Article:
March 31 (Bloomberg) -- Mongolian Mining Corp. is looking to extend the maturity of a note due today as expanding supplies of coking coal push prices to record lows.
“It’s still not finalized but definitely we will not be paying on the current maturity date,” Chief Executive Battsengel Gotov said, speaking on March 28 about a promissory note issued to QGX Holdings Ltd. in November 2012. “They understand our position and we’re telling them that ‘OK, one day we’ll pay but maybe not today.’”
The Ulaanbaatar-based miner has already amended the maturity of its $52.5 million promissory note once before, postponing repayment from Nov. 22 until today, according to the company’s annual results. Gotov declined to comment on the length of the latest extension, saying it was still being discussed. MMC last year rescheduled payment of a second $52.5 million promissory note until December 2014, the earnings announcement shows.
Coal producers are struggling as an oversupply of the raw material used to make steel weighs on prices. While miners, including Glencore Xstrata Plc, scale back output at some mines, Australian shipments are still set to increase this year, extending the overhang. SouthGobi Resources Ltd., which also mines coal in Mongolia, said last week it’s seeking additional financing to avoid a default on $250 million of debt.
MMC’s selling price averaged about $80 to $85 a metric ton this year, falling from $92.1 a ton in 2013 and $108.4 in 2012, according to Gotov. Mongolia accounted for 20 percent of China’s coking coal imports in 2013, down from 45 percent in 2011 and trailing Australia, according to presentation slides provided by the company.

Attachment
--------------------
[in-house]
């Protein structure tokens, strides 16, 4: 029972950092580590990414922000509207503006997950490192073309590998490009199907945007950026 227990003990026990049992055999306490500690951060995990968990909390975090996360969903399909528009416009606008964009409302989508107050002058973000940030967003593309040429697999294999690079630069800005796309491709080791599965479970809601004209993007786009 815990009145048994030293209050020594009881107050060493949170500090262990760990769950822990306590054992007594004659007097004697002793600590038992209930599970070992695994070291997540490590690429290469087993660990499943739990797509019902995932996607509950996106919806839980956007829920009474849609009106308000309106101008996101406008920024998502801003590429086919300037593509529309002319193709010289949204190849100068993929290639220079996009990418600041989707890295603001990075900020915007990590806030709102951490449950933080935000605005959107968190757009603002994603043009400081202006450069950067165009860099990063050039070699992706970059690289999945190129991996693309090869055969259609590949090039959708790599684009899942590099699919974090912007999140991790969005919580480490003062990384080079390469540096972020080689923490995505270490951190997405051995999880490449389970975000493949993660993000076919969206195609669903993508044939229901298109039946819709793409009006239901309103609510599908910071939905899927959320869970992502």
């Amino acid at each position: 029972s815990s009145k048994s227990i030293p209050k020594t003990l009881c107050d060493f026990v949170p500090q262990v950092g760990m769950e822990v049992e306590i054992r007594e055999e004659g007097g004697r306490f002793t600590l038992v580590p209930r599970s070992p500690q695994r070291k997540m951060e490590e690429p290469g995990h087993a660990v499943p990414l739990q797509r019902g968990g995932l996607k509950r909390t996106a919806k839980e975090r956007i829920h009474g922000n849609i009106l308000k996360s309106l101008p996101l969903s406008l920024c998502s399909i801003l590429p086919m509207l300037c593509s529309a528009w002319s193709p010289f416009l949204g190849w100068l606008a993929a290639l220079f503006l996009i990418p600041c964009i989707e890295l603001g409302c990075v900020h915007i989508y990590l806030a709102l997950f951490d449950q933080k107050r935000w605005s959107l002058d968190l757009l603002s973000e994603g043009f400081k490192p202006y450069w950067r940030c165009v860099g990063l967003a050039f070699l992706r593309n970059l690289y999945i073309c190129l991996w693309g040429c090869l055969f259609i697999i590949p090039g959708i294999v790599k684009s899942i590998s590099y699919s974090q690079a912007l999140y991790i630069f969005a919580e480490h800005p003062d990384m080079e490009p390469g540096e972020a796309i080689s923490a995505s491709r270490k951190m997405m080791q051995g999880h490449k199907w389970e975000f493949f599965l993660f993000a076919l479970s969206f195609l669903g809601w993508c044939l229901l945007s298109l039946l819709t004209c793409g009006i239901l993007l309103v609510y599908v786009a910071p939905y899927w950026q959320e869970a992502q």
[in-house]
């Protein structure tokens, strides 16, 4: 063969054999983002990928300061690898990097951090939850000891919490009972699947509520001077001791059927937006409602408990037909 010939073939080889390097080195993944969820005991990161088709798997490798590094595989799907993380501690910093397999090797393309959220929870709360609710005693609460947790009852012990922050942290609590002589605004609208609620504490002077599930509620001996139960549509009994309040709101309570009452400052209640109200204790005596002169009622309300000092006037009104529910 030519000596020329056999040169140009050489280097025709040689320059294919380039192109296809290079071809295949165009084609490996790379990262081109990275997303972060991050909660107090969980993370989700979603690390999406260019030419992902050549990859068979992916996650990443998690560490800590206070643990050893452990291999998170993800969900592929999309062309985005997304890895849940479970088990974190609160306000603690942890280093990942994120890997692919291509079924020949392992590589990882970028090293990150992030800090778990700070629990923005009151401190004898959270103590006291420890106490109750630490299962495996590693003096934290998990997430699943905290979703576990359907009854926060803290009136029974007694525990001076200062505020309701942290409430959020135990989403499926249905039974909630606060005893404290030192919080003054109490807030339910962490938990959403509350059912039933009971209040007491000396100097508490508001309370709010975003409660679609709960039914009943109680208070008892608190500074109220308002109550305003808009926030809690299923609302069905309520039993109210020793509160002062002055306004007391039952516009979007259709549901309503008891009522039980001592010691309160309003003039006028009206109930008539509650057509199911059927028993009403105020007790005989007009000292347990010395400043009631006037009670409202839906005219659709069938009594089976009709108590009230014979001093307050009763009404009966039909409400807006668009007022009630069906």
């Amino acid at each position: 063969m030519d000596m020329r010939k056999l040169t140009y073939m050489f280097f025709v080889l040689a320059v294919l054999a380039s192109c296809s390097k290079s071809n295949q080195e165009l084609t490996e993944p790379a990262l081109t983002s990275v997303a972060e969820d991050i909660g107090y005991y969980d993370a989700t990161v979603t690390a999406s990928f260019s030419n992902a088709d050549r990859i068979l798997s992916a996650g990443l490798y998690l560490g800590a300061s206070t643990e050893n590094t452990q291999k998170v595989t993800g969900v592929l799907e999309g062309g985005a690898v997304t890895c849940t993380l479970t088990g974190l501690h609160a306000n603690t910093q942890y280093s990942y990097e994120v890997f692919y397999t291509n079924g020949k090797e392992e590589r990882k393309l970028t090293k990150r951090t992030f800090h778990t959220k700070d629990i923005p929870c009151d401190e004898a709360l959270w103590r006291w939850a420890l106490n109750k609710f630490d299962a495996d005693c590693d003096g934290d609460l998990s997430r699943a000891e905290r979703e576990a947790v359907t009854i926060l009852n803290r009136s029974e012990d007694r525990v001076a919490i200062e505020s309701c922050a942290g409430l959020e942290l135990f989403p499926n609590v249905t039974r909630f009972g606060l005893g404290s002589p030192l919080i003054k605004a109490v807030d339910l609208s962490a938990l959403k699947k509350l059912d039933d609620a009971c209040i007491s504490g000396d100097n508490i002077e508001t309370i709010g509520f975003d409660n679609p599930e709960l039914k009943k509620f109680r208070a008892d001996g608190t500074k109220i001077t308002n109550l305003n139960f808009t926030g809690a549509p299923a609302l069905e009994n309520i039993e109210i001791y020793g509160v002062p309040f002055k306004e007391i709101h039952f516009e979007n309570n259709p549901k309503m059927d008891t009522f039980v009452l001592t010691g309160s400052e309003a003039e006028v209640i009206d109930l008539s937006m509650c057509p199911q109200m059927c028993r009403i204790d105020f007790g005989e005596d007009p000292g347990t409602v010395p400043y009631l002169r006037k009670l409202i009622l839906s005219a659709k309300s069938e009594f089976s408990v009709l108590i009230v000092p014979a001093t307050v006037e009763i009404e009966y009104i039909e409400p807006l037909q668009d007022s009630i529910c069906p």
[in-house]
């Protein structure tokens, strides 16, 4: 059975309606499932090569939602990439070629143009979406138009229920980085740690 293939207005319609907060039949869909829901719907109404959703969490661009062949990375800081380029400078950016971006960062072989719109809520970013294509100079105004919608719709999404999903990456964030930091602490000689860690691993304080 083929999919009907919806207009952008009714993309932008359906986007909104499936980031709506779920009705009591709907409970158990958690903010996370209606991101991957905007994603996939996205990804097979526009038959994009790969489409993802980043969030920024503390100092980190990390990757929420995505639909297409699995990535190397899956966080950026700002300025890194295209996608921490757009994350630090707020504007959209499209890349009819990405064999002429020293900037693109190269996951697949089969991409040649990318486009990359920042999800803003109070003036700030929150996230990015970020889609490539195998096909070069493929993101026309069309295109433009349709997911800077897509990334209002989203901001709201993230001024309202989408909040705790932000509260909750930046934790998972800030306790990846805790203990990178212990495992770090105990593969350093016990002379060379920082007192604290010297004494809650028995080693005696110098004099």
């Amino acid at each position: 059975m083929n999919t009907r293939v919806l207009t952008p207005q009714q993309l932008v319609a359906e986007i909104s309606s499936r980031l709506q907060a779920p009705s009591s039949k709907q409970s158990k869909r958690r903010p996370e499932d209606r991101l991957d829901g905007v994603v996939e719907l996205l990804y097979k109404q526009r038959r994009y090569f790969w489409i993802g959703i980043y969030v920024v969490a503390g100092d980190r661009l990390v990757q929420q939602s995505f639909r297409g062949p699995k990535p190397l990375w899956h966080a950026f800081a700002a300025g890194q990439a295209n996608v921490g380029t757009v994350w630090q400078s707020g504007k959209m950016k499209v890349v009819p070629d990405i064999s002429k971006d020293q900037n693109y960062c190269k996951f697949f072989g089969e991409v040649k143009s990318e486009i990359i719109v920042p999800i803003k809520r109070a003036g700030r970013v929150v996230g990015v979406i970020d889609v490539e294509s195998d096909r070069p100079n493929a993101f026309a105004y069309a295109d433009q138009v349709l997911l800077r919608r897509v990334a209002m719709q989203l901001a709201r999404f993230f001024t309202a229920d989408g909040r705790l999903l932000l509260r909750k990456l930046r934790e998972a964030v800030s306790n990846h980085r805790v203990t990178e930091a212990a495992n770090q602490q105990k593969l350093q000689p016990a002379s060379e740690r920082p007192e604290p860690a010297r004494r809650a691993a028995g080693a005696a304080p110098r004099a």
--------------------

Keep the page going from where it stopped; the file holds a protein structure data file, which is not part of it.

Benchmark coking coal has dropped 17 percent this year to a record-low $113.45 a ton, adding to an about 50 percent slide in the previous three years. Prices may start to rebound toward the end of the year or in early 2015 as miners globally pull back production, Gotov said.
The company paid the latest coupon on $600 million of 8.875 percent dollar-denominated bonds last week, Gotov said. The debt’s interest rate is still more attractive than on loans from domestic banks, he said, adding “I’m still very confident this bond issue was not the first and last for us.”
The yield on the March 2017 securities climbed two basis points to 25.24 percent as of 4:55 p.m. in Hong Kong, according to Bloomberg generic pricing. The price dropped to 67.02 cents from 67.04 cents on the dollar, after posting its biggest one-day gain in two months on March 28.
MMC plans to start building a 15 kilometer railway across the Chinese border in May to reduce its transportation costs, according to Gotov. The miner agreed in October to work with Shenhua Group Corp., Erdenes Tavan Tolgoi LLC and Tavan Tolgoi JSC on the project, according to a company press release.
“I believe any meaningful cost savings really will come from infrastructure,” he said. “We will continue to put an accent on improving efficiencies and maintaining our competitive cost structure.”
The rail link will cut the cost of transporting coal, which is now trucked into China, to $1 to $2 per ton from $8.8 last year. The consortium plans to finalize its agreement next month, said Gotov, declining to provide an estimate of the project’s expense because feasibility studies are under way.
Mongolian miners “have cheap coal but the high transportation cost to get them to buyers ultimately makes them unattractive,” said Amit Jain, a credit analyst in Bangalore at SJS Markets Ltd. on March 27, after upgrading MMC’s bonds to buy from neutral earlier this month. “MMC has made good efforts to reduce their operating costs, and I expect to see improvement in their credit metrics.”
To contact the editors responsible for this story: Katrina Nicholas at firstname.lastname@example.org Andrew Monahan, Ken McCallum